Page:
Amphibians from Bhitarkanika
Asian black-spined toad, Duttaphrynus melanostictus
Indian bullfrog, Hoplobatrachus tigerinus
Sri Lankan painted frog, Kaloula taprobanica
Common Indian treefrog, Polypedates maculatus
Mangrove swamp vegetation,
water monitor lizards
Bruce struggles to get out of the mud
after a failed capture of a monitor that demonstrated greater agility in this habitat
We spent most of our time searching for king cobras in the mangrove swamps, a particularly difficult habitat to negotiate due to the glutinous sticky mud, but we failed to find any cobras, king of common. The most frequently encountered reptiles were the South Asian water monitor lizards (Varanus salvator macromaculatus) and we say dozens, often several running in different directions at the same time. We chased monitor lizards round and round in circles until eventually Anees managed to capture one. The only other lizards encountered was Brook's Asian house gecko (Hemidactylus brookii) in the habitations but Dumal brought in an Indian chameleon (Chameleo zeylanicus) he caught while walking up the straight causeway to the station.
Lizards from Bhitarkanika
Brook's Asian house gecko, Hemidactylus brookii
Indian chameleon, Chameleo zeylanicus
South Asian water monitor, Varanus salvator macromaculatus
Snakes were also not much in evidence. We found a dead juvenile Common krait (Bungarus caeruleus), the only venomous species met with, and caught a Common wolfsnake (Lycodon aulicus) and two Dog-faced watersnakes (Cerberus rynchops - one live, one dead) in the mangrove swamp. Also at the ranger station I photographed a Burmese rock python (Python bivittatus) found within the reserve, possibly close to the southern-most extent of the species' range in India.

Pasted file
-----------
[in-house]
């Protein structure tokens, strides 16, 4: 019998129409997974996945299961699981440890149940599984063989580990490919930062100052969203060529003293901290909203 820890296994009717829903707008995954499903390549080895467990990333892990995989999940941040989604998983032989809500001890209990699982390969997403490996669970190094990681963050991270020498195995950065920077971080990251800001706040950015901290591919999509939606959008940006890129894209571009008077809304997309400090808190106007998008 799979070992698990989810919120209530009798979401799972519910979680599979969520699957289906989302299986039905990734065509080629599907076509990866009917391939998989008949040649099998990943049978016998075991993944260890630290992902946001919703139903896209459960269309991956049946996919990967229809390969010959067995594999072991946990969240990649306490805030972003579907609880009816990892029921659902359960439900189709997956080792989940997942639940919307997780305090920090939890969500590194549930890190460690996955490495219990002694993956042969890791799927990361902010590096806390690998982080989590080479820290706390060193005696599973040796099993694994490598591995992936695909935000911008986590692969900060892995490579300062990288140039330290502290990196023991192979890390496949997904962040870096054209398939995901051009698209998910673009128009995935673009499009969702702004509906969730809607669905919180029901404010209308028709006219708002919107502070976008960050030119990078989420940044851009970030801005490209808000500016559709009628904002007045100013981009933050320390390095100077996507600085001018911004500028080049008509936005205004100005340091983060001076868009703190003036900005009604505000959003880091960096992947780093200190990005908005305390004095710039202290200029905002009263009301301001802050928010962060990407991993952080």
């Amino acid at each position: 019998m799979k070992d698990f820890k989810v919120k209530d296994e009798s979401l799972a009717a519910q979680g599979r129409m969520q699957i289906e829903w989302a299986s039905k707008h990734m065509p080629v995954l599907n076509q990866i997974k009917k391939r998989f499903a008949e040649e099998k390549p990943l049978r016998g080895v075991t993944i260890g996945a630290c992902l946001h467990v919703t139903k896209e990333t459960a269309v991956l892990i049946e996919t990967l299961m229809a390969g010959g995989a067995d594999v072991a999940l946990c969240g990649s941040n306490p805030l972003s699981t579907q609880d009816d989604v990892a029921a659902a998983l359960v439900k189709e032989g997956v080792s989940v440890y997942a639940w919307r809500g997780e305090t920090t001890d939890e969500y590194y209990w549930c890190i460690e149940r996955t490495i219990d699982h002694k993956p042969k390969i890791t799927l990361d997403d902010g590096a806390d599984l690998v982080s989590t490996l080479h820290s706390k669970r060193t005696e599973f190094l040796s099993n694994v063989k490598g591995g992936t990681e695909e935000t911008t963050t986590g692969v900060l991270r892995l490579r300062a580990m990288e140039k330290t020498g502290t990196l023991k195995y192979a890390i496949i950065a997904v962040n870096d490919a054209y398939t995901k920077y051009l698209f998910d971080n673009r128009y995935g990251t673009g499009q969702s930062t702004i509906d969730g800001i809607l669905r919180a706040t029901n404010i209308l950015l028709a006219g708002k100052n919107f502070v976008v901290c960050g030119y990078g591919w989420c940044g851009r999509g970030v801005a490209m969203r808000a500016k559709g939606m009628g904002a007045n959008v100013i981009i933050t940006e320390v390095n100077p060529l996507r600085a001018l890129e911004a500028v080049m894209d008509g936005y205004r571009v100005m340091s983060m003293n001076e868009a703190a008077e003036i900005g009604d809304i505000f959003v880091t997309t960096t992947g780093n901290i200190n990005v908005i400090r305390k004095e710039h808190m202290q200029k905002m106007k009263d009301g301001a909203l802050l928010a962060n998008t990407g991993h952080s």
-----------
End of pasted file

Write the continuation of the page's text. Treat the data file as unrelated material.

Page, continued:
Snakes from Bhitarkanika
Common Asian wolfsnake, Lycodon aulicus
Dog-faced watersnake, Cerberus rynchops
Burmese rock python, Python bivittatus
We also went out onto the river in a canoe, the film crew, Anees and myself, and followed a large crocodile which entered the water from the mud as we approached. We were told this was the largest crocodile in the river (a 7.0 m male). At Director Julian's suggestion we followed behind the crocodile in our canoe, which appeared not much longer or wider than the crocodile. He put up with us tailing him for a while and then he suddenly submerged and disappeared. When he did not reappear I looked back the way we had come, only to see the crocodile was now following us.
A largeSaltwater crocodile, Crocodylus porosus
slides into the water
Saltwater crocodile, Crocodylus porosus
Director Julian with Mohammad Anees
Mark with Indian chameleon, Chameleo zeylanicus
Mohammah Anees with South Asian water monitor lizard,
Varanus salvator macromaculatus
with a flower behind his ear !
We stayed at Bhitarkanika for five days and nights and then left downstream. When we left the station guards and workers gathered to wave us off on our journey.